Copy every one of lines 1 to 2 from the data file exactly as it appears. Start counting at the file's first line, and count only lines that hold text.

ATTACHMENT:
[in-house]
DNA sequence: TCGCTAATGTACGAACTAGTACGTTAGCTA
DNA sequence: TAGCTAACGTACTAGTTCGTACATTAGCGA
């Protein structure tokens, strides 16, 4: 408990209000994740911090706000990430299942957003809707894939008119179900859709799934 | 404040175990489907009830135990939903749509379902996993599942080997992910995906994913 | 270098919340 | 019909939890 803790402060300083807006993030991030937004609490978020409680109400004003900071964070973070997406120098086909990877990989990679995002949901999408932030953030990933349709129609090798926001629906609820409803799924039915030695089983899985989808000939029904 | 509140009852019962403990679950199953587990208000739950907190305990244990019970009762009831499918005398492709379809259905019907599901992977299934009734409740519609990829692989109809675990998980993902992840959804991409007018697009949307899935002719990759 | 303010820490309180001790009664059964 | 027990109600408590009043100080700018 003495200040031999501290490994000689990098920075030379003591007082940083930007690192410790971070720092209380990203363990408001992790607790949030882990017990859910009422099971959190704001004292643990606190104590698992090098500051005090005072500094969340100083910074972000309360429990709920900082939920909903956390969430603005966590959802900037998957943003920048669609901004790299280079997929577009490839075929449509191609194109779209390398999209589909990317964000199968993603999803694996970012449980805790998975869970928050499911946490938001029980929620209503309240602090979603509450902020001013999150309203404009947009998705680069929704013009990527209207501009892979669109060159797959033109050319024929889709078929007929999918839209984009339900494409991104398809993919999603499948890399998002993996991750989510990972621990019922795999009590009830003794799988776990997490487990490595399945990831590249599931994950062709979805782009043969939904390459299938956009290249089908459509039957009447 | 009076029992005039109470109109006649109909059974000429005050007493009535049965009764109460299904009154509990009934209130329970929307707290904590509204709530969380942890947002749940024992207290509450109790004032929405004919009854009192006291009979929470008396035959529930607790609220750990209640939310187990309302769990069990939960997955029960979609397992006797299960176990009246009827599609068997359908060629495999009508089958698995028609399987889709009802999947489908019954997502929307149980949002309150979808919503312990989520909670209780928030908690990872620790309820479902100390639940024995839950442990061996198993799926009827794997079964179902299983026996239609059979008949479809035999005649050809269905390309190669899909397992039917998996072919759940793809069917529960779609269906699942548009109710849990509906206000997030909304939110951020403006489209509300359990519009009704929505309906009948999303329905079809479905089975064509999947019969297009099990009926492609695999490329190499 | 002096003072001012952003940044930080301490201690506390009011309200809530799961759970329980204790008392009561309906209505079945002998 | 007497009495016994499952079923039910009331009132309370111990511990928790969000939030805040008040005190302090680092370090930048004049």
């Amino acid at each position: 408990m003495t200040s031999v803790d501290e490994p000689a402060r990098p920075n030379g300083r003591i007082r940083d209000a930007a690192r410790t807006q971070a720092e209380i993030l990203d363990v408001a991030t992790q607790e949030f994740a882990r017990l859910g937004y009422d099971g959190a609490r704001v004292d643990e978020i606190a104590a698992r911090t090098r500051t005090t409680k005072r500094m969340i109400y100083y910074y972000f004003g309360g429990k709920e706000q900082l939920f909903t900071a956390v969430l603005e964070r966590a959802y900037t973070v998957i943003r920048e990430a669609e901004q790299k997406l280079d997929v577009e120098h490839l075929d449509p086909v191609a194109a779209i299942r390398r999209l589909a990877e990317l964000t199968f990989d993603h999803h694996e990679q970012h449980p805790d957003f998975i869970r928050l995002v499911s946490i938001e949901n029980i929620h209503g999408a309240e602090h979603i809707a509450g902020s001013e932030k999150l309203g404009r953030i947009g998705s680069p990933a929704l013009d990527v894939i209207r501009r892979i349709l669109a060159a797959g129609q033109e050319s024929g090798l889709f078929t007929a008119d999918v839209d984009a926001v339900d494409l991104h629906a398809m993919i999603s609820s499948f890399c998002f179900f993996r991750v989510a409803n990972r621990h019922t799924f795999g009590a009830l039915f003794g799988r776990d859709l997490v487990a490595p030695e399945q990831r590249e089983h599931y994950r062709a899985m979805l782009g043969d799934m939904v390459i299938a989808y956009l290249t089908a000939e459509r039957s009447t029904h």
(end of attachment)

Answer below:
[in-house]
DNA sequence: TCGCTAATGTACGAACTAGTACGTTAGCTA